The Malta Independent 17 November 2019, Sunday

Request upheld for judicial appointments case to be referred to European Court of Justice

Monday, 4 November 2019, 11:43 Last update: about 13 days ago

The courts have upheld a request for a reference to the European Court of Justice by civil society activists Repubblika on the issue of the current system of judicial appointments.

The government has given notice of appeal.

In a note filed before Mr Justice Mark Chetcuti two weeks ago, Repubblika said it wanted the European Court to determine whether the current system of judicial appointments in terms of the Maltese Constitution was in breach of the European Treaty and/or Charter of Fundamental Rights.

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It explained that the current system gave the Prime Minister “arbitrary discretion,” was not subject to “clear and objective rules or criteria” and was lacking any need for explanation or motivation nor subject to any judicial authority. 

The Prime Minister had opposed the request at the current stage of proceedings, arguing that first the court had to hear evidence to decide whether or not the reference was necessary.

The court, however noted that the question required the court to pronounce itself on delicate aspects of the case which had the possibility of legal implications, especially in view of the recent European Court decision against Poland. The judge also held that for the purposes of this reference, which is of a legalistic nature, no evidence needed to be heard.

Citing previous case law, Mr Justice Mark Chetcuti observed that there were three instances where a national court is not bound to make the reference. These were when the question has already been answered by the ECJ, when the answer can easily be deduced from previous sentences and where the implementation of Community law was so obvious that it left no doubt as to the answer of the referred question.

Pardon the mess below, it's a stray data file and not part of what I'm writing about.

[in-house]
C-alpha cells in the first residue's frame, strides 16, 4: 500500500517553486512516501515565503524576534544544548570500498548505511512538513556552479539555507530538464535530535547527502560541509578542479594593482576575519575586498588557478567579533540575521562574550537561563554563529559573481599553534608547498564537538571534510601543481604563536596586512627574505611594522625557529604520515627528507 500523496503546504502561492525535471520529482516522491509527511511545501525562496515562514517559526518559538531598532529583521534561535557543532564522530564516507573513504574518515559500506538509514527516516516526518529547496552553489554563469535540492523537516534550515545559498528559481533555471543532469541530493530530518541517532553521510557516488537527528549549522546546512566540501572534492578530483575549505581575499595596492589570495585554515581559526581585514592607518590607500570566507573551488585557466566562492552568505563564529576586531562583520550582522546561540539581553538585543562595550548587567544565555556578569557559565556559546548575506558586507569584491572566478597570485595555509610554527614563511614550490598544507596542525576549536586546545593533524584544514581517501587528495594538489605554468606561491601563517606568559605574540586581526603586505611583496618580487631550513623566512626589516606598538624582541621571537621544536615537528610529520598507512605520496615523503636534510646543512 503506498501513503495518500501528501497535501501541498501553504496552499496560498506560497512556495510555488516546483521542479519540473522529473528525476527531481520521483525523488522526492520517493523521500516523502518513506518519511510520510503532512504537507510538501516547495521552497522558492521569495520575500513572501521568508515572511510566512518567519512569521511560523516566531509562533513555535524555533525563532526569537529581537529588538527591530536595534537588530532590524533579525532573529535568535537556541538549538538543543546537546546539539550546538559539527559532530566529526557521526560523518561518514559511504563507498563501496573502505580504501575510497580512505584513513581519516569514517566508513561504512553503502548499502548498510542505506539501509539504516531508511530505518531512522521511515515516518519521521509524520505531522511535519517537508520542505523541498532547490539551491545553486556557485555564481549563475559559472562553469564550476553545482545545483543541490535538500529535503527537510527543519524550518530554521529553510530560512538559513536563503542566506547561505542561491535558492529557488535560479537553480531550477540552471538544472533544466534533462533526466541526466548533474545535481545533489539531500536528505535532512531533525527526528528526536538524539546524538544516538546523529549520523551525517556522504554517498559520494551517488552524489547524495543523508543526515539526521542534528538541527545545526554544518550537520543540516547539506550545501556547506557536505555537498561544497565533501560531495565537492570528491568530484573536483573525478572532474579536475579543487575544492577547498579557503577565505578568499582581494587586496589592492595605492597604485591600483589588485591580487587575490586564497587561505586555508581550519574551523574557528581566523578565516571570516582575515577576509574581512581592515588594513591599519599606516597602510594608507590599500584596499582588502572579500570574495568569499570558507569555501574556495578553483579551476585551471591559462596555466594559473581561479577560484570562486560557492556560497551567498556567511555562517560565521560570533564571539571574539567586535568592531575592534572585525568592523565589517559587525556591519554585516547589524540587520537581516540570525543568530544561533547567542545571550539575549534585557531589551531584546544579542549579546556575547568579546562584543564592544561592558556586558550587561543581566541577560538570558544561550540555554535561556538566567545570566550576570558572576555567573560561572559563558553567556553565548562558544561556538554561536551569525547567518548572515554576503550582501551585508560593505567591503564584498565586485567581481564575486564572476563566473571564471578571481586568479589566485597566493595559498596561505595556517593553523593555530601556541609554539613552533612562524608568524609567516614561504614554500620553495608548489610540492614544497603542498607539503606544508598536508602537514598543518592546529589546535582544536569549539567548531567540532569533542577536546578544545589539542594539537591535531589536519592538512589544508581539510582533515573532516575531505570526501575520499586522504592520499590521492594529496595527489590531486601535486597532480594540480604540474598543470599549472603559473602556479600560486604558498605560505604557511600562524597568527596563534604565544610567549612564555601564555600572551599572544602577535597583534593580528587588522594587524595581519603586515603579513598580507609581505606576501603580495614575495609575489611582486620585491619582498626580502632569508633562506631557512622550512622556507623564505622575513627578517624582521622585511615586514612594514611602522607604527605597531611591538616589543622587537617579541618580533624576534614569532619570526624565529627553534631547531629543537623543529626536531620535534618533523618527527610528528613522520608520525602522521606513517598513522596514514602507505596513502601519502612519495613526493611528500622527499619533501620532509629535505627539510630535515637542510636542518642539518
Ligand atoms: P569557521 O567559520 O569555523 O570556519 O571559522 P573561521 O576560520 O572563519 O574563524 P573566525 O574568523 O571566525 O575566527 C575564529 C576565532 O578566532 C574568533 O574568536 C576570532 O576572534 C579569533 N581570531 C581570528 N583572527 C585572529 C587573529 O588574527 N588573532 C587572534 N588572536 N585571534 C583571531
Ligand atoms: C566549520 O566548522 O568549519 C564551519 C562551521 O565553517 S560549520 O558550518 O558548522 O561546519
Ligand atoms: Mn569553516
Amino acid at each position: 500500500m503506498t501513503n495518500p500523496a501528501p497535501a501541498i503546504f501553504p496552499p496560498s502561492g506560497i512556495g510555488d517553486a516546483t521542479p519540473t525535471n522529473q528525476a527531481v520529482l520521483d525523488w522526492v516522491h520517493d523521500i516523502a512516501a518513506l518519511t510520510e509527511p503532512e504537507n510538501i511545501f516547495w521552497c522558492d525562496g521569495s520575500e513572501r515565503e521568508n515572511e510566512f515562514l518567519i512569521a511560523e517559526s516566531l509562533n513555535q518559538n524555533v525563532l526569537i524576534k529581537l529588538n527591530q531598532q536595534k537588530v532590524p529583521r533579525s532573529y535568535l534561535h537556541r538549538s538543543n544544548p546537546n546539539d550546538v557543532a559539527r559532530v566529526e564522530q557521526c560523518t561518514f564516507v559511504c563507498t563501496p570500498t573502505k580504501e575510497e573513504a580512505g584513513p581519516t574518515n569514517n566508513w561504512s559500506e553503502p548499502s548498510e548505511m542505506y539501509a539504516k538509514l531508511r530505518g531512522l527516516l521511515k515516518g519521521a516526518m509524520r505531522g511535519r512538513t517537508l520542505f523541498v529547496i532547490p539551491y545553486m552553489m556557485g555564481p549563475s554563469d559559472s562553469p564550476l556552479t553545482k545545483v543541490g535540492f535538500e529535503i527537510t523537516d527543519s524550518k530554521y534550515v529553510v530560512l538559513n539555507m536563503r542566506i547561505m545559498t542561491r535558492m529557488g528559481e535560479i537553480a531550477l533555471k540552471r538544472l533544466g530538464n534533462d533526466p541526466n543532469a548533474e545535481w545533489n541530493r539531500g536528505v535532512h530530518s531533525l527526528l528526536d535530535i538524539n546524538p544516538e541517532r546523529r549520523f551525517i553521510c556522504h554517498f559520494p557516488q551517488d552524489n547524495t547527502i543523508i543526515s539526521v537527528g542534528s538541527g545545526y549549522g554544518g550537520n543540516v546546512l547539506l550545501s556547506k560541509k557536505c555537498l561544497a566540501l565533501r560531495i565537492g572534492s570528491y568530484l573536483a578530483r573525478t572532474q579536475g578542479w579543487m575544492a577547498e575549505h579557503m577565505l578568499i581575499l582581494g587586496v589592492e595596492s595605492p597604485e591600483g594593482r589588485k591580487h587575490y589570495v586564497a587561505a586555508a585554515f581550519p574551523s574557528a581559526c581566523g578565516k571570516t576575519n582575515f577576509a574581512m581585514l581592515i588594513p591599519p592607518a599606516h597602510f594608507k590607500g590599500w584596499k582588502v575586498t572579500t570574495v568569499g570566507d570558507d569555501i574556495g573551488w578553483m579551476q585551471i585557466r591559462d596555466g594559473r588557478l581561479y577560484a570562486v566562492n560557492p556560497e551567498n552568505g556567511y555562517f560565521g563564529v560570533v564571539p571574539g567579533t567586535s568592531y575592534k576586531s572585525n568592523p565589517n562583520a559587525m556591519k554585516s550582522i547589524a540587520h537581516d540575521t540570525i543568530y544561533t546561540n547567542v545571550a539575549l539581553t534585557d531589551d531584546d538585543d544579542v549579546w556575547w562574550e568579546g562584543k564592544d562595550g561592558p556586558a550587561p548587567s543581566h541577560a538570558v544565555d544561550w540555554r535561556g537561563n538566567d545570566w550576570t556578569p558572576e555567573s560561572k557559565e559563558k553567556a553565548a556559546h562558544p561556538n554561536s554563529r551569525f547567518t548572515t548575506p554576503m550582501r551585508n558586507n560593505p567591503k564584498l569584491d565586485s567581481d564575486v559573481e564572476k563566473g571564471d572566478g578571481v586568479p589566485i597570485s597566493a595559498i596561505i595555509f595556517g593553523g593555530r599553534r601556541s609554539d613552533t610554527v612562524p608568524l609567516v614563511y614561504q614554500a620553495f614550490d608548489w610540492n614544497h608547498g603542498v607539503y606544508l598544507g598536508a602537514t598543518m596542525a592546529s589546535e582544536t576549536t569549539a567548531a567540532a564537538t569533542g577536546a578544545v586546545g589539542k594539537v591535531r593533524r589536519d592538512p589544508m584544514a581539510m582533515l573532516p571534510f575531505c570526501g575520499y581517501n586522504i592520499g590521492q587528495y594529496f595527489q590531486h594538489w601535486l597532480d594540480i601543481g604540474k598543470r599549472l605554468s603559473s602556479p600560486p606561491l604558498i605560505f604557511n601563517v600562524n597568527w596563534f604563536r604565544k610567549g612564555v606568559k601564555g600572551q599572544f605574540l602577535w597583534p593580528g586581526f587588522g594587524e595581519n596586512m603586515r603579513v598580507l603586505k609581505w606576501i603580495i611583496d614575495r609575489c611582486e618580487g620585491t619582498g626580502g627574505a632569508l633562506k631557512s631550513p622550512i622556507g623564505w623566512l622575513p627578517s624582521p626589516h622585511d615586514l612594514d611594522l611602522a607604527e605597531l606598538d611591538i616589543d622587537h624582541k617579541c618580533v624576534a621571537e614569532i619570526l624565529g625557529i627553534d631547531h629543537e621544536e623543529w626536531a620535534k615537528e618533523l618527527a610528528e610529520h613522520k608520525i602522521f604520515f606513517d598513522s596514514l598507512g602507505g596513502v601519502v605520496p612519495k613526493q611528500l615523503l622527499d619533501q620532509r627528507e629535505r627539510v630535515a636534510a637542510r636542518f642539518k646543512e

The central question to this case had not been the same as others, notably the decision against Poland, which dealt with the validity of a law which was recently enacted, noted the court.
“In today’s case, particular articles of the highest law of the land, that is the Constitution, which have been in force since independence…are being attacked before the Maltese courts, and are now being besieged for reasons forming the merits of the action,” said the judge.

“At this stage this court does not see it as wise and just for the parties to comment upon them. This is being said because the answers and legal and juridical consequences which possible may emerge from an action of this nature do not appear to have been addressed by the jurisprudence of the European Court.” Neither could the question of the working of EU law invoked in the case be decided by a simple reading of the law, without the assistance of the European Court, said the judge.

“The subject matter is a delicate one, of national interest and with very serious repercussions, not only on the justice system, but for all of society which in some way or other touched or will touch the Maltese courts…”

In a separate decree also handed down today, the court also rejected lawyer Joe Brincat’s request to intervene in the case.


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